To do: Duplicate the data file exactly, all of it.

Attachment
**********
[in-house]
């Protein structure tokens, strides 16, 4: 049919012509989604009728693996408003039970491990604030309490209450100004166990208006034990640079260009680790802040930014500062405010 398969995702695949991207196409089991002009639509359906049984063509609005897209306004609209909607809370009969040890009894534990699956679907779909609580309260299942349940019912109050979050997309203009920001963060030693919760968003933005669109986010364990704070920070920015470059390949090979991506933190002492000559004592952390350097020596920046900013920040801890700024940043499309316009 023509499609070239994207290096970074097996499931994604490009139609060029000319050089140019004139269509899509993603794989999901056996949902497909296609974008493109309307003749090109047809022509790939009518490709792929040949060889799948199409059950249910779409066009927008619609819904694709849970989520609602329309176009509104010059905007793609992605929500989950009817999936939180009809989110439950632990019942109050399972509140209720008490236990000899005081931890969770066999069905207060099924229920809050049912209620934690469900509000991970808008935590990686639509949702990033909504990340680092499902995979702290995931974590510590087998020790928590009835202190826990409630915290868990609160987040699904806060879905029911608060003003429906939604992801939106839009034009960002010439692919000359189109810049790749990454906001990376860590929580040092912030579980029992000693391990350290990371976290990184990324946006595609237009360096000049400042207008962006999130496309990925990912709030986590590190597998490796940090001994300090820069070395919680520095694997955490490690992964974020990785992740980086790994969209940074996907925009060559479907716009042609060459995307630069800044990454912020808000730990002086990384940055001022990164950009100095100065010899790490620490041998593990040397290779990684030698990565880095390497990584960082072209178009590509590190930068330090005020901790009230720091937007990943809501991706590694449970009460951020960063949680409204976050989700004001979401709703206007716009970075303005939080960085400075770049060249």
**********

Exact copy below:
[in-house]
């Protein structure tokens, strides 16, 4: 049919012509989604009728693996408003039970491990604030309490209450100004166990208006034990640079260009680790802040930014500062405010 398969995702695949991207196409089991002009639509359906049984063509609005897209306004609209909607809370009969040890009894534990699956679907779909609580309260299942349940019912109050979050997309203009920001963060030693919760968003933005669109986010364990704070920070920015470059390949090979991506933190002492000559004592952390350097020596920046900013920040801890700024940043499309316009 023509499609070239994207290096970074097996499931994604490009139609060029000319050089140019004139269509899509993603794989999901056996949902497909296609974008493109309307003749090109047809022509790939009518490709792929040949060889799948199409059950249910779409066009927008619609819904694709849970989520609602329309176009509104010059905007793609992605929500989950009817999936939180009809989110439950632990019942109050399972509140209720008490236990000899005081931890969770066999069905207060099924229920809050049912209620934690469900509000991970808008935590990686639509949702990033909504990340680092499902995979702290995931974590510590087998020790928590009835202190826990409630915290868990609160987040699904806060879905029911608060003003429906939604992801939106839009034009960002010439692919000359189109810049790749990454906001990376860590929580040092912030579980029992000693391990350290990371976290990184990324946006595609237009360096000049400042207008962006999130496309990925990912709030986590590190597998490796940090001994300090820069070395919680520095694997955490490690992964974020990785992740980086790994969209940074996907925009060559479907716009042609060459995307630069800044990454912020808000730990002086990384940055001022990164950009100095100065010899790490620490041998593990040397290779990684030698990565880095390497990584960082072209178009590509590190930068330090005020901790009230720091937007990943809501991706590694449970009460951020960063949680409204976050989700004001979401709703206007716009970075303005939080960085400075770049060249």